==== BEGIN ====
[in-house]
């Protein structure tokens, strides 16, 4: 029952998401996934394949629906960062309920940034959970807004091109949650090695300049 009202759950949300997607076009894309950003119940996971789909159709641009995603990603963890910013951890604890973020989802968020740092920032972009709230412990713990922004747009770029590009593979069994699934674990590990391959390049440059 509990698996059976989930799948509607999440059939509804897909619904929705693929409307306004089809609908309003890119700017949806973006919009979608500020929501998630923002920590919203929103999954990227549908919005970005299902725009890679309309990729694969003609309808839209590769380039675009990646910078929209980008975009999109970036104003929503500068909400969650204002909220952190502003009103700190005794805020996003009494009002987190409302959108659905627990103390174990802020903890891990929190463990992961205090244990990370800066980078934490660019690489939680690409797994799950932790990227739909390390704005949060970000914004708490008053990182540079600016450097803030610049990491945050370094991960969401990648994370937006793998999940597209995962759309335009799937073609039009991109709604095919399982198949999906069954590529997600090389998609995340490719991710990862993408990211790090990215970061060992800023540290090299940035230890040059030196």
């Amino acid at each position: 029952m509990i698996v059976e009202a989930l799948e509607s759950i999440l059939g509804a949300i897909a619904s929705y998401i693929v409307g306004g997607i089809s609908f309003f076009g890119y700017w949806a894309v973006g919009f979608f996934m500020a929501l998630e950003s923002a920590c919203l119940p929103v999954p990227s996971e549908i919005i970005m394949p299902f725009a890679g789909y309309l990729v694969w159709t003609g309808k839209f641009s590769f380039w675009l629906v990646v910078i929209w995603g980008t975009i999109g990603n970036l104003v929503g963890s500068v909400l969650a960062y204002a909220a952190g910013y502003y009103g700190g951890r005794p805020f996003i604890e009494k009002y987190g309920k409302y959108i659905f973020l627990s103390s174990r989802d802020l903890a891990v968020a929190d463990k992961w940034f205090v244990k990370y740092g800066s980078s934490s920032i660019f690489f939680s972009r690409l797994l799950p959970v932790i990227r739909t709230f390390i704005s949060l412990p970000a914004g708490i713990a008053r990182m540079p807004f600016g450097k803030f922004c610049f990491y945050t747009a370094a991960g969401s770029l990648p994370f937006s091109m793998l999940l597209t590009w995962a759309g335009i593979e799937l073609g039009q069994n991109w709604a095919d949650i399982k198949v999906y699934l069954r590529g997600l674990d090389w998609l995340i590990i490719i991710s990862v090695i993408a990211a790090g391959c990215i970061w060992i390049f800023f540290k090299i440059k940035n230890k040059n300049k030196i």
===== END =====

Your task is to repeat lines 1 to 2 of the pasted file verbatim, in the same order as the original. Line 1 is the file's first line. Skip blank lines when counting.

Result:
[in-house]
């Protein structure tokens, strides 16, 4: 029952998401996934394949629906960062309920940034959970807004091109949650090695300049 009202759950949300997607076009894309950003119940996971789909159709641009995603990603963890910013951890604890973020989802968020740092920032972009709230412990713990922004747009770029590009593979069994699934674990590990391959390049440059 509990698996059976989930799948509607999440059939509804897909619904929705693929409307306004089809609908309003890119700017949806973006919009979608500020929501998630923002920590919203929103999954990227549908919005970005299902725009890679309309990729694969003609309808839209590769380039675009990646910078929209980008975009999109970036104003929503500068909400969650204002909220952190502003009103700190005794805020996003009494009002987190409302959108659905627990103390174990802020903890891990929190463990992961205090244990990370800066980078934490660019690489939680690409797994799950932790990227739909390390704005949060970000914004708490008053990182540079600016450097803030610049990491945050370094991960969401990648994370937006793998999940597209995962759309335009799937073609039009991109709604095919399982198949999906069954590529997600090389998609995340490719991710990862993408990211790090990215970061060992800023540290090299940035230890040059030196």